2020 applicants
News

Women and the First World War

  • Date

    Wed 26 Sep 18

German soldier inspects documents of women in occupied France, First World War

A free public lecture, marking 100 years since the end of the First World War, will explore the impact of the war on the lives of women.

Leading modern European and gender historian, Professor Susan Grayzel, will ask whether women had a ‘great’ war on 10 October at our Colchester Campus.

Hosted by our Department of History, the event will look at how women’s lives changed as a result of total war, what opportunities opened for them to play active roles, and the impact on their personal lives.

Professor Grayzel, from Utah State University, said: “I’ll emphasise the diversity and complexity of women’s experiences during the war, and show why they are integral to understanding the war itself.

“I’ll be asking what we can learn when we reframe the war story to put women into it not merely based on exceptional roles but in terms of their everyday lives, which the war deeply affected.”

Professor Lucy Noakes, from our Department of History, is working on a research project on gender, citizenship, and civil defence in twentieth-century Britain with Professor Grayzel. She explained how varied women’s war experiences were: “In Britain, women moved into a range of jobs previously understood as male such as munitions work, engineering and farming.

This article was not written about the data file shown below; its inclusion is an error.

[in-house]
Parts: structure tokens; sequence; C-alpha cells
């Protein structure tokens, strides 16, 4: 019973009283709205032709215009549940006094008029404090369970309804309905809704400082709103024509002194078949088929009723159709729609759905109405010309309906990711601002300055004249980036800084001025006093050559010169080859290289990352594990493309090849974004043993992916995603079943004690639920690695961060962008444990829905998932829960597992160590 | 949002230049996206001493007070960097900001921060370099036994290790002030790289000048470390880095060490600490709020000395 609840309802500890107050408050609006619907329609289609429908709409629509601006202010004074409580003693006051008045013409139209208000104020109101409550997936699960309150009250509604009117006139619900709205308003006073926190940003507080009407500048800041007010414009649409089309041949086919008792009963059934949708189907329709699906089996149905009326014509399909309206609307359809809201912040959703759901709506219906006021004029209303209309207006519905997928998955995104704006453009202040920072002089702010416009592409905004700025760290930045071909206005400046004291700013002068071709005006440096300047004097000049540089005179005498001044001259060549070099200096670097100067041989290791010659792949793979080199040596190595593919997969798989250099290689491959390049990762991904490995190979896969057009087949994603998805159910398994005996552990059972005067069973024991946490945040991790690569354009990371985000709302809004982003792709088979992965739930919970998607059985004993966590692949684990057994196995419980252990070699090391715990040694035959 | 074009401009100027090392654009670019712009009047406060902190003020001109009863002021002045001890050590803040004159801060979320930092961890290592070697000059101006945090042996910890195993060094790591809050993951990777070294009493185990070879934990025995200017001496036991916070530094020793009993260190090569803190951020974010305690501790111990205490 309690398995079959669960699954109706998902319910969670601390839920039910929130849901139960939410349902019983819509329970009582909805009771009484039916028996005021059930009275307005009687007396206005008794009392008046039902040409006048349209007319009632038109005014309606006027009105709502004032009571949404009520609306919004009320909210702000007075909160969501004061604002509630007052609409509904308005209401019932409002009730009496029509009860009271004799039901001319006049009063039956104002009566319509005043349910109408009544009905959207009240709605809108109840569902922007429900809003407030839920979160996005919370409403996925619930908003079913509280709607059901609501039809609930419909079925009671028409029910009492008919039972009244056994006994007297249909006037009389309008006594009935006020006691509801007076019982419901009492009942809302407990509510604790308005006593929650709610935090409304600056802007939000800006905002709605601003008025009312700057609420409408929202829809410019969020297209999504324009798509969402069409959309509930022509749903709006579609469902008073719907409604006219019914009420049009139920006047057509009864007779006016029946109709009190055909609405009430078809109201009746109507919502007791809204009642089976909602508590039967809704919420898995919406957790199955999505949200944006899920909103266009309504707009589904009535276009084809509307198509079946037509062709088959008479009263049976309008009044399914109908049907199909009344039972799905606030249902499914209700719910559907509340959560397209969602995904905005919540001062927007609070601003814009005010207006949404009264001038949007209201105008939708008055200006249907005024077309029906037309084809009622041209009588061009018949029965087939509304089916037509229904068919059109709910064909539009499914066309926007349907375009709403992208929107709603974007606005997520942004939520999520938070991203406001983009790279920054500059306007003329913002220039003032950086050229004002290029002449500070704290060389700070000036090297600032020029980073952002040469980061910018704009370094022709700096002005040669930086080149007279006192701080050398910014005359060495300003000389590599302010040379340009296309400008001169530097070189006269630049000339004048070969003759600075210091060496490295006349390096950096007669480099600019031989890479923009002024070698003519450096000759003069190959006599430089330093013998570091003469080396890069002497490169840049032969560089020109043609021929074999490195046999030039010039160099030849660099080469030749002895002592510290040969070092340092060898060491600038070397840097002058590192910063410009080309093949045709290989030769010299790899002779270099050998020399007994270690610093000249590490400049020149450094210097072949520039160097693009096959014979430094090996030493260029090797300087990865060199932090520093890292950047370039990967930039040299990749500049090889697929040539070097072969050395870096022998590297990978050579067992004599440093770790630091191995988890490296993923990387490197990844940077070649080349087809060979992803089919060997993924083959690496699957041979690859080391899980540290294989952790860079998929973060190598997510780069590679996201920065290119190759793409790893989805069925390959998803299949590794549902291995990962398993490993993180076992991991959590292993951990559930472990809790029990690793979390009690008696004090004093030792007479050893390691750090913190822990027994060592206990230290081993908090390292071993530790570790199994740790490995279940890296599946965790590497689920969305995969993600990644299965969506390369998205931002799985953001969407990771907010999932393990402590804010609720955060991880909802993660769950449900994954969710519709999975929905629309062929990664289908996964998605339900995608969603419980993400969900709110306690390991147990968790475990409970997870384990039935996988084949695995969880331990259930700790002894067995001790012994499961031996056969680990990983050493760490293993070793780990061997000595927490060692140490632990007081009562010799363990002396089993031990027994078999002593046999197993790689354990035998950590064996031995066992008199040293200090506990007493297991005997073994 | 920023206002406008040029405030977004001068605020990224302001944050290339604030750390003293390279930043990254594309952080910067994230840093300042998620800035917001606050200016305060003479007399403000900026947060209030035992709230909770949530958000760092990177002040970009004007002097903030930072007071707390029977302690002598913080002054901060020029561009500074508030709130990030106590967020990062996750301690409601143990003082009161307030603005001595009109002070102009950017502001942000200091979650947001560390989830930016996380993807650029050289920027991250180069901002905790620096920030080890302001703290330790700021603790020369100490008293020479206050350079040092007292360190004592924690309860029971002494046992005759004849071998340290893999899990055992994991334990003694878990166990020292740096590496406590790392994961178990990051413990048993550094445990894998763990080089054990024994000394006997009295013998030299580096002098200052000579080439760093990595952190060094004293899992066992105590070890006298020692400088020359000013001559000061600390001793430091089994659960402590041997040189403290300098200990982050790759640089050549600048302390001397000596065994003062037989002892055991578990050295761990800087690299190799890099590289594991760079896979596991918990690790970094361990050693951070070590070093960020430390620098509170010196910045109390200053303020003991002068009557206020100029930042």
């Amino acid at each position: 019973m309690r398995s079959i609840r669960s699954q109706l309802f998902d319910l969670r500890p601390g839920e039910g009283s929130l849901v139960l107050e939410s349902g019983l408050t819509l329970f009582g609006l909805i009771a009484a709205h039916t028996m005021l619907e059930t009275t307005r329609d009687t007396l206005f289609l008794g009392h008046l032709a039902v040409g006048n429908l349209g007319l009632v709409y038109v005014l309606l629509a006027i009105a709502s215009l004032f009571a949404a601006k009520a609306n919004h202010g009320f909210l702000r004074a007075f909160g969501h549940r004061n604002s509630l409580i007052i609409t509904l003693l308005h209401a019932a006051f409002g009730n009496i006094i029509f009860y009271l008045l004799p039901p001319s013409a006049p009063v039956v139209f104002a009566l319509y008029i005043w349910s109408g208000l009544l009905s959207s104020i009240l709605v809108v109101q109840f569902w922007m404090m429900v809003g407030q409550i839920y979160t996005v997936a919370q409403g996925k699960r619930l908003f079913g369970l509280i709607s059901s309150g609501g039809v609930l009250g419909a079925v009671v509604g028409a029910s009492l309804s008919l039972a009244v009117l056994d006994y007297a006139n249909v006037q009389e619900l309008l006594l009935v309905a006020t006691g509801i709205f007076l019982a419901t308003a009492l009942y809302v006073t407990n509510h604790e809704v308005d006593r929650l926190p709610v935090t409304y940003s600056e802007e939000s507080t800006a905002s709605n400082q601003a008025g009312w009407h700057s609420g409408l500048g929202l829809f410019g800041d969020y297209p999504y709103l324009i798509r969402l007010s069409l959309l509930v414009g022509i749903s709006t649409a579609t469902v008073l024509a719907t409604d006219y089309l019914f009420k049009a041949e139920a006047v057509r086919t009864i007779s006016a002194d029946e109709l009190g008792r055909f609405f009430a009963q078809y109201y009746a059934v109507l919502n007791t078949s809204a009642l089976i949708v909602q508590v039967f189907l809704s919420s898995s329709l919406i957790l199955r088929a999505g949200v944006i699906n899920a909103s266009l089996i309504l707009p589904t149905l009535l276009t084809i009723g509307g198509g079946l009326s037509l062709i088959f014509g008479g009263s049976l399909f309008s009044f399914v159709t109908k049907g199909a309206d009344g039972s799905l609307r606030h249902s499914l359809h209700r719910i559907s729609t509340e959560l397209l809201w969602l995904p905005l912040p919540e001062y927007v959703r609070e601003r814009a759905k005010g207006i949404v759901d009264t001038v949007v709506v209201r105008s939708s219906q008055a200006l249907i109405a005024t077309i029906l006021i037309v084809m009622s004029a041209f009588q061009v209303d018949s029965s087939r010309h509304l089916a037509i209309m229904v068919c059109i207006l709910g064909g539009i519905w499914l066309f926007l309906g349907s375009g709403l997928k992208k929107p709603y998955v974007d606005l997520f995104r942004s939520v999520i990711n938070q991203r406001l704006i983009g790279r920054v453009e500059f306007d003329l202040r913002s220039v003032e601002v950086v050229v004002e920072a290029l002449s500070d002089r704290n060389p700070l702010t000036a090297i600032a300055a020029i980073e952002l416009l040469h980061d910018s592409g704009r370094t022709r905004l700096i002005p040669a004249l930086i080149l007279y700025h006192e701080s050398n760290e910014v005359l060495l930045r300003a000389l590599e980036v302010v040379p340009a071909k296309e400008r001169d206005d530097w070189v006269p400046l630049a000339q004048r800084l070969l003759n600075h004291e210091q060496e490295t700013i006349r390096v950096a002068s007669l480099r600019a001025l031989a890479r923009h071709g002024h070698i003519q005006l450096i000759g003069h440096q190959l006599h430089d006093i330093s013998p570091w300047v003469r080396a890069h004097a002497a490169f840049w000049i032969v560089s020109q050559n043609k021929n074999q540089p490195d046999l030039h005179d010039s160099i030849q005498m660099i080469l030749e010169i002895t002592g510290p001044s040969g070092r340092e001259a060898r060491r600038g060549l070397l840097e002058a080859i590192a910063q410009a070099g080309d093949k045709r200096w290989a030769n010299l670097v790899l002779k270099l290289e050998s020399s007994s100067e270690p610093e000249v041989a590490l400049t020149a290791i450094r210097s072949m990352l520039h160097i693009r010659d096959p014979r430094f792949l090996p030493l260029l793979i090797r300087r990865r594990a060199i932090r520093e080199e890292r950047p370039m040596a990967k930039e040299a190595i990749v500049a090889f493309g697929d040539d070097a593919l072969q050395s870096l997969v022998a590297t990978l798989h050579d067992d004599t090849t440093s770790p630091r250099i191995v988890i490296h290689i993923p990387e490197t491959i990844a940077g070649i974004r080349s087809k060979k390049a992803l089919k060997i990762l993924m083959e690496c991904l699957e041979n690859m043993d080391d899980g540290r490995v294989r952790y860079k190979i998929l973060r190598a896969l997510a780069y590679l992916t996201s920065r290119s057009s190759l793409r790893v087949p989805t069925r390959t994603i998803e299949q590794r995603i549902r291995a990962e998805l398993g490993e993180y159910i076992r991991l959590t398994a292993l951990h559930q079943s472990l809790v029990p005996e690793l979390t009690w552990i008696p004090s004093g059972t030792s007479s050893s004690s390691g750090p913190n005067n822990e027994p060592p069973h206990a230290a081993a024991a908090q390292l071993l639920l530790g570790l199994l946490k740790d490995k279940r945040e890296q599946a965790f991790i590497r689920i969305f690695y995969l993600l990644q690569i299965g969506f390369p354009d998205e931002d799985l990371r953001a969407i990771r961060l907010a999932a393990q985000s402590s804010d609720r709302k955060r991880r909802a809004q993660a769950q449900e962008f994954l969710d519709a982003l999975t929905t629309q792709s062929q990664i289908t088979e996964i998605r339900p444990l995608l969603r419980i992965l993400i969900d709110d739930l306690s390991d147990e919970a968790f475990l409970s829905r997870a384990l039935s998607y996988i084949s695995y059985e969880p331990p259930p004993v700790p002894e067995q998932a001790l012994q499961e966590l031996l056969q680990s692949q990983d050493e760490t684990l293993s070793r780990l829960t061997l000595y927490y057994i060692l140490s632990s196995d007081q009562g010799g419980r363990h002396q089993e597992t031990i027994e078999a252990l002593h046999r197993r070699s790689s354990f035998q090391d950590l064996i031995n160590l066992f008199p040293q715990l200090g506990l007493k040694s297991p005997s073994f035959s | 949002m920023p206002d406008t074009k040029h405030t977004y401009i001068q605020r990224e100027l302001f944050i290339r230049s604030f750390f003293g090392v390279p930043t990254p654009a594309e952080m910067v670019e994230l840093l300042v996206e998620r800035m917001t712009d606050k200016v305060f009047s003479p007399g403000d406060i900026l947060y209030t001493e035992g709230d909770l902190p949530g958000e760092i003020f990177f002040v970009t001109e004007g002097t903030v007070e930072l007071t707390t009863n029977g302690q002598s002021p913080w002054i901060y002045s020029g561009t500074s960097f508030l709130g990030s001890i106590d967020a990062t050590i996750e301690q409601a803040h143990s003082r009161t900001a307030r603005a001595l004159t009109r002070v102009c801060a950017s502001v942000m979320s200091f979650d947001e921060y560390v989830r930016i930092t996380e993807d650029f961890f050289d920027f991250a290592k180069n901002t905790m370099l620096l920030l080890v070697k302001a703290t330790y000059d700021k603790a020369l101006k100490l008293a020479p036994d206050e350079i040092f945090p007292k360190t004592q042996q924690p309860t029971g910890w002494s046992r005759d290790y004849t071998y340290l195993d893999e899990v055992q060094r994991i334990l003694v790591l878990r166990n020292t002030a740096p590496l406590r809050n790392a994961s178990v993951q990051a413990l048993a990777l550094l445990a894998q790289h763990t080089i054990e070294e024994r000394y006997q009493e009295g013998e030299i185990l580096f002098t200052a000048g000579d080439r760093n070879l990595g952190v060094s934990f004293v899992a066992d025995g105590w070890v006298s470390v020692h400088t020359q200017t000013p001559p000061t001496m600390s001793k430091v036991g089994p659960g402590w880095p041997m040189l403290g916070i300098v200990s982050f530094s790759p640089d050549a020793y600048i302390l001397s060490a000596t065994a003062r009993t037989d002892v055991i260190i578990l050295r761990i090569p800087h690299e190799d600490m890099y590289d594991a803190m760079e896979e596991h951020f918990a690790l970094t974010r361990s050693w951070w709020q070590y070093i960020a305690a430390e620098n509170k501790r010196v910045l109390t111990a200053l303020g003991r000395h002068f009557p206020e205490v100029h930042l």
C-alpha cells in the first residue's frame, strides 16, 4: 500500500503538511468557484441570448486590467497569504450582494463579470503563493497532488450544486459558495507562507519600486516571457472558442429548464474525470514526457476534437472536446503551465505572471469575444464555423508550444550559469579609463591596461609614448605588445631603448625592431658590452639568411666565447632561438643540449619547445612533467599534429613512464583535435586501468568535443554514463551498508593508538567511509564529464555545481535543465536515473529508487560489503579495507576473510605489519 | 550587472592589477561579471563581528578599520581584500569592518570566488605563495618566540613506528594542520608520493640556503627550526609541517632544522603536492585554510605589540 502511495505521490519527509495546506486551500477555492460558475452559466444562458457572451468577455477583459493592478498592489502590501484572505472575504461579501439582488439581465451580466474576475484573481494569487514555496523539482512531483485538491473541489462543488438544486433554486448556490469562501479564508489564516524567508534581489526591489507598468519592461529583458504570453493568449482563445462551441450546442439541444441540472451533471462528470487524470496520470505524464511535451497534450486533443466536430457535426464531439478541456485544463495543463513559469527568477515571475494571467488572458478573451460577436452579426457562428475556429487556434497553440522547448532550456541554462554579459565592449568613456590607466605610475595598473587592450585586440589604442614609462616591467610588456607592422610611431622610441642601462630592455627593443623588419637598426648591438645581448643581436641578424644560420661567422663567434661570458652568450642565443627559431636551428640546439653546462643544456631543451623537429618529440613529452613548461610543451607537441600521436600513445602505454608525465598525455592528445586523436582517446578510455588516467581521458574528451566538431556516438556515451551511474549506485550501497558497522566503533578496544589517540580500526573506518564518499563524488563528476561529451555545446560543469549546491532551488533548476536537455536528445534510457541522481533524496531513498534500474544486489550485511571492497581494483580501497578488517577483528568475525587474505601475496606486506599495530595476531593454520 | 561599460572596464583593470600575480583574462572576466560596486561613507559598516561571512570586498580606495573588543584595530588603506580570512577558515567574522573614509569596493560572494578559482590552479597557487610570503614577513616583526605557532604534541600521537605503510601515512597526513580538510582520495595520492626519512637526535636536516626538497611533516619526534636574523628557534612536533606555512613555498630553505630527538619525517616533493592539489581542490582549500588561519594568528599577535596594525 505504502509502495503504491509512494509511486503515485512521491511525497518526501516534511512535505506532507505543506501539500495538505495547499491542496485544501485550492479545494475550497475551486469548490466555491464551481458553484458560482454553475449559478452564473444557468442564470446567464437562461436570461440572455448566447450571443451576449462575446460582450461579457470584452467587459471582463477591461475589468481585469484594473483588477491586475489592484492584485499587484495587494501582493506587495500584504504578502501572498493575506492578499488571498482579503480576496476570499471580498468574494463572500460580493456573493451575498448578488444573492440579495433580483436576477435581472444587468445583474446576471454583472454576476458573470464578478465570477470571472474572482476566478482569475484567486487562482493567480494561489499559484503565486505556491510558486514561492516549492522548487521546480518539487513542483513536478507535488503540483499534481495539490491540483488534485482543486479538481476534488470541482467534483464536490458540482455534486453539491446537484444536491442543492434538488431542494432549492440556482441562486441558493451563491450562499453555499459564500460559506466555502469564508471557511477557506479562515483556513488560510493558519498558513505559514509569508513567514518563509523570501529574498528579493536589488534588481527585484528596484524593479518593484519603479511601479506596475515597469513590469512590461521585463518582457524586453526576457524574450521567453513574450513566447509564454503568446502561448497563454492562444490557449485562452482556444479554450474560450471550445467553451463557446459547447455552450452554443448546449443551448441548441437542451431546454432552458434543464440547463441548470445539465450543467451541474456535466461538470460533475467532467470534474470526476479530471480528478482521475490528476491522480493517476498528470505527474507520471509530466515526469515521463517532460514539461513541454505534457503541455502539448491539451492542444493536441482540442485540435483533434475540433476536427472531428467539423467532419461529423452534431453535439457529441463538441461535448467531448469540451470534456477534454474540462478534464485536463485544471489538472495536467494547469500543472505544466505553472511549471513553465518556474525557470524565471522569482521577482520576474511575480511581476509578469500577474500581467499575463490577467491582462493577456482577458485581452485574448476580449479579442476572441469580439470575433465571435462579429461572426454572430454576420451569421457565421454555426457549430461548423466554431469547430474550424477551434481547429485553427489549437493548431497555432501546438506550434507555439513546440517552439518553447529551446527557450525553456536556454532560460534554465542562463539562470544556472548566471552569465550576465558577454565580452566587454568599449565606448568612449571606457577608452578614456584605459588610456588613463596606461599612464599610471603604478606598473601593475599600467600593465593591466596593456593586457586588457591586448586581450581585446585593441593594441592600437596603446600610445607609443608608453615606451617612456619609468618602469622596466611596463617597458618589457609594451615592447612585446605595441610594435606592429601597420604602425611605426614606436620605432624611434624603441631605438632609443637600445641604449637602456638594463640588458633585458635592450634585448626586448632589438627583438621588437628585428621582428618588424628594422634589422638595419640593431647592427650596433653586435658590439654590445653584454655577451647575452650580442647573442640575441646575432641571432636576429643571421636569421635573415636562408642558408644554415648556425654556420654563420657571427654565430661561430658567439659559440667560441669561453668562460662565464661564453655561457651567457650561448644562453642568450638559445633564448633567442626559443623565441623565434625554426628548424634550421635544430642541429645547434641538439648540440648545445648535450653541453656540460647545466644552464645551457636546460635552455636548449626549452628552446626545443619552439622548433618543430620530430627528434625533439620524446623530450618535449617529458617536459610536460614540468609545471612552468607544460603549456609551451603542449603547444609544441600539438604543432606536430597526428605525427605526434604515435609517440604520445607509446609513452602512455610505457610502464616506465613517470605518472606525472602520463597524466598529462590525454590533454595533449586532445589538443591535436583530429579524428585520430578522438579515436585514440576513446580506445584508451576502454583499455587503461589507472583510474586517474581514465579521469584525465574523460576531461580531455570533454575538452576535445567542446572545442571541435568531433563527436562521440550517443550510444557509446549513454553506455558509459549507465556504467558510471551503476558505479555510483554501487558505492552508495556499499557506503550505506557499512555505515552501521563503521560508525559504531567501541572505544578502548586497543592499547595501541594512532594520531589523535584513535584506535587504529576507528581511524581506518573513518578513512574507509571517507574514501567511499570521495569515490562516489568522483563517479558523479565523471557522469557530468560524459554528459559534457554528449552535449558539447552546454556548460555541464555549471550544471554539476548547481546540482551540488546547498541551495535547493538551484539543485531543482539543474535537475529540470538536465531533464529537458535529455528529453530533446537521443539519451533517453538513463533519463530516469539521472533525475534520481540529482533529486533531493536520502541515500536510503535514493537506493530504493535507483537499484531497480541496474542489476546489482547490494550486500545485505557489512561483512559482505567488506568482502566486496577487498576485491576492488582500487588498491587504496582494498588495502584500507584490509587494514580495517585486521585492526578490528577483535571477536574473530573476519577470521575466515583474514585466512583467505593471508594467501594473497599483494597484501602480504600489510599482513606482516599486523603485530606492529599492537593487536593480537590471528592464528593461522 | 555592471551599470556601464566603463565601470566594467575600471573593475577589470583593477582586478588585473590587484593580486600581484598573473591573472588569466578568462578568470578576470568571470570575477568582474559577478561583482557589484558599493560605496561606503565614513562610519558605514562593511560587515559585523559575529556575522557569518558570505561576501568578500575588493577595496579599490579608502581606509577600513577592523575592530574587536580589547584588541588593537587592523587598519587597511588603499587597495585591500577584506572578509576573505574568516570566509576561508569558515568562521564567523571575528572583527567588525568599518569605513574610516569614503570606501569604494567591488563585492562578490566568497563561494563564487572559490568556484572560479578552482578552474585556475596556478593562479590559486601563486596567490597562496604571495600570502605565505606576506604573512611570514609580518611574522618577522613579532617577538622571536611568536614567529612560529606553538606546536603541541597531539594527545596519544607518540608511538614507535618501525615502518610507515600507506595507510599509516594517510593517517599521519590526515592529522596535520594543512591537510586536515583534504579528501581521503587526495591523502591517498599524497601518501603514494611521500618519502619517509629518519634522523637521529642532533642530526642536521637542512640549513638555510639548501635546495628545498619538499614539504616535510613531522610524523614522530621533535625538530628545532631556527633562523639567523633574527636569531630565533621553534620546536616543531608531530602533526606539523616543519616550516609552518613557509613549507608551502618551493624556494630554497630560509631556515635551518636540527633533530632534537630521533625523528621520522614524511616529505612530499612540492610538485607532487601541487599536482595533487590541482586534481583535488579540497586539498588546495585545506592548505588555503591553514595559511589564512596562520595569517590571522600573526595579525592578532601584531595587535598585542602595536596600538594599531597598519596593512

“They also worked on or close to the front line as nurses and doctors and joined the Women’s Auxiliary Services to ‘support’ combatants.”

Professor Lucy Noakes
"Women everywhere had to live with the death of loved ones, and spent years nursing men who returned from the war with physical and psychological injuries."
Professor Lucy Noakes department of history

Around the world too women’s lives were turned upside down: “In France and Belgium women were refugees, and those living close to the front had to try and protect their families from poison gas and shelling,” Professor Noakes added.

“Mothers in Nepal took to the mountains to hide their sons from the recruiting parties that were signing them up for the war. Women everywhere had to live with the death of loved ones, and spent years nursing men who returned from the war with physical and psychological injuries.”

Did women have a ‘Great War’? takes place in LTB2 on 10 October, 5pm-6.30pm. Admission is free. Reserve your seat.

Autumn 2018 also marks the centenary of the German revolution, in which women played key roles. Women of Aktion at the Lakeside Theatre on 15 October explores the role of women in the creation of the German democracy.